I Spy Nature All Around
Students will use words and illustrations to observe the natural environment around them. Students will be able to discuss the diversity of life found in different habitats.
- Instruct your students to make their own binoculars prior to this lesson.
- To make the binoculars, they will each need two toilet paper rolls, yarn, a stapler, and a hole puncher.
- Staple the toilet paper rolls together and punch two holes on either side of the binoculars.
- String a piece of yarn through each side and staple or tie a knot on the end to keep the binoculars from falling apart.
- Put out decorative materials such as stickers, glitter, markers, and paint so the students can decorate their snazzy binoculars!
- Have them write their names on their binoculars with a permanent marker.
- Gather the students to a common area.
- Pull out your own binoculars.
- Ask the students to raise their hands if they have ever seen or used binoculars before.
- Ask a few students to share their ideas.
- Explain to the students that binoculars magnify objects to make them easier to see.
- Ask the students to pretend they are outside with their homemade binoculars. Ask them to brainstorm some of the things they might see.
- Write down their ideas on the whiteboard.
- Ideas should include different types of plants, insects, animals, rocks, types of soil, and other man-made items found outside such as a swing or a bench.
- Explain to the students that today they will be going outside on a scavenger hunt to observe things found in nature that are not man-made! Briefly reinforce that a swing or a bench would be man-made.
- Explain to the students that they will even get to use their binoculars!
Explicit Instruction/Teacher modeling(5 minutes)
- Display the I Spy Nature worksheet.
- Point to the column heading labeled word.
- Explain to the students that they will use their knowledge of letter sounds to try to write down the words of the things they see in nature.
- Tell the students you are going to pretend you are outside. Stand up and walk around the classroom, and then stop and pretend you've seen a tree.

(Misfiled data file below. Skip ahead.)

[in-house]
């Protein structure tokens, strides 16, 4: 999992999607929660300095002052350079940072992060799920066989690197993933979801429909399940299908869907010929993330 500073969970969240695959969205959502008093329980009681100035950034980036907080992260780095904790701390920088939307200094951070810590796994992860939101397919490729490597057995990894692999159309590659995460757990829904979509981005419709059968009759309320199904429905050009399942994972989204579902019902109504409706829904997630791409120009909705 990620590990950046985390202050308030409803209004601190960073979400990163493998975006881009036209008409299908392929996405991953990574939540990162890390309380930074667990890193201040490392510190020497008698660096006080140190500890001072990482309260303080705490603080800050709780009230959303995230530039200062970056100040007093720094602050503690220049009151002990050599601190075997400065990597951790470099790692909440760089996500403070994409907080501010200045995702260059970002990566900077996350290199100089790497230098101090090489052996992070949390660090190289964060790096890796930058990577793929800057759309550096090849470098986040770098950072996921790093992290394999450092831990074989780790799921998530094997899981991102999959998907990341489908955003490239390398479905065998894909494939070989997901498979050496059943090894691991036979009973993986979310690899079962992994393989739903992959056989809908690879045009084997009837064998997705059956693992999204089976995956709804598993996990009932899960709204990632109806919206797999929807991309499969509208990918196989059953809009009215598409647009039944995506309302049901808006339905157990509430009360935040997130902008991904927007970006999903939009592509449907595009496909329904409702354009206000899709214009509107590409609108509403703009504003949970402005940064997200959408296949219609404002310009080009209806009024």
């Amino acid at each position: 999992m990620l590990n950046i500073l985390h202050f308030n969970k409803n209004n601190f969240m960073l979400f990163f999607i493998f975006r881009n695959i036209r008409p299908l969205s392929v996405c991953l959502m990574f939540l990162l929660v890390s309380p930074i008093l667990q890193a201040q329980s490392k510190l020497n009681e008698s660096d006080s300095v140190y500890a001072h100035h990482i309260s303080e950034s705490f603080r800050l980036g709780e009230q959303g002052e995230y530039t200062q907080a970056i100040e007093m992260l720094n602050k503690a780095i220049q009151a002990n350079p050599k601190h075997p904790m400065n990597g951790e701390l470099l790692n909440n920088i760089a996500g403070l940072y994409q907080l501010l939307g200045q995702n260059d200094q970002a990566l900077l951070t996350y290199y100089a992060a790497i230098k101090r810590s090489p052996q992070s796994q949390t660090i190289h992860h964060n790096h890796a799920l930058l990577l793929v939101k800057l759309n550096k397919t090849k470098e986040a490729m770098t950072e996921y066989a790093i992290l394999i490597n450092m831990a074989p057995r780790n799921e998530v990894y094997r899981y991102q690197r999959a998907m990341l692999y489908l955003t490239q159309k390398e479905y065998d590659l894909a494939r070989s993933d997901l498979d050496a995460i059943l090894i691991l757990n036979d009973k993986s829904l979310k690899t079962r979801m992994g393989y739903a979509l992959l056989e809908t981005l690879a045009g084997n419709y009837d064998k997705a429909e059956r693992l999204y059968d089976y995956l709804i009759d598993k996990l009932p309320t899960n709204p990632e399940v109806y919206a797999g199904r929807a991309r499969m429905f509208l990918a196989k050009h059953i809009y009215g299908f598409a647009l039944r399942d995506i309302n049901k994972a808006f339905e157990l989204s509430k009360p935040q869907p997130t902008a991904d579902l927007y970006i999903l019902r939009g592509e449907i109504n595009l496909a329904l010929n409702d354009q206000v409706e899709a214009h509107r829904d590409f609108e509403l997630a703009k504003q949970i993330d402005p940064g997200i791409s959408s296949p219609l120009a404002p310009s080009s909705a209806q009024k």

- Model sounding out the word tree, and write the word and draw the picture in the respective columns.
- Explain to the students that the goal is to find at least eight things in nature to record on their worksheets.
Guided Practice(5 minutes)
- Choose a student volunteer. Ask the student to come up and think of something he might see outside. Ask the student to sound out the word, write it down, and draw a picture.
- Explain to the students that they will have a chance to color their pictures once they come inside.
Independent working time(30 minutes)
- Pass out the binoculars, pencils and worksheets to the students, and get them prepared to go outside.
- Instruct the students to roam around and collect their observations.
- Rotate around and help students who are struggling.
- Head back to the classroom.
- Pass out coloring materials and have the students finish their sheets.
- Enrichment: Students who need a challenge can turn their papers over and write short sentences such as: I spy a red flower on the ground. Encourage the students to create descriptive sentences using adjectives.
- Support: Students who are unable to write the words may just draw the pictures. Write the words for them once they came back inside.
- As the students move around outside to collect their observations, rotate among them and make note of students who record man-made items. Instead of correcting them, wait until the closing activity so you can use the mistake as a teachable moment.
Review and closing(10 minutes)
- Ask students to clean up their materials and come to a common area.
- Call on students to share some of the things they saw outside. Record their observations on the board (add on to the brainstorm you created during the introduction).
- If a student recorded an item that was man-made, ask the students if they think the item is something that naturally occurs in nature without humans, or if the item is something humans made. Allow students to share their ideas.
- Ask the students to think about where they found particular animals and insects. Potential questions include: Which animals did you see in trees? Which animals did you see in the bushes? Where did you observe insects?
- Explain to the students that they will continue to make observations of plants and animals in their habitats throughout the year.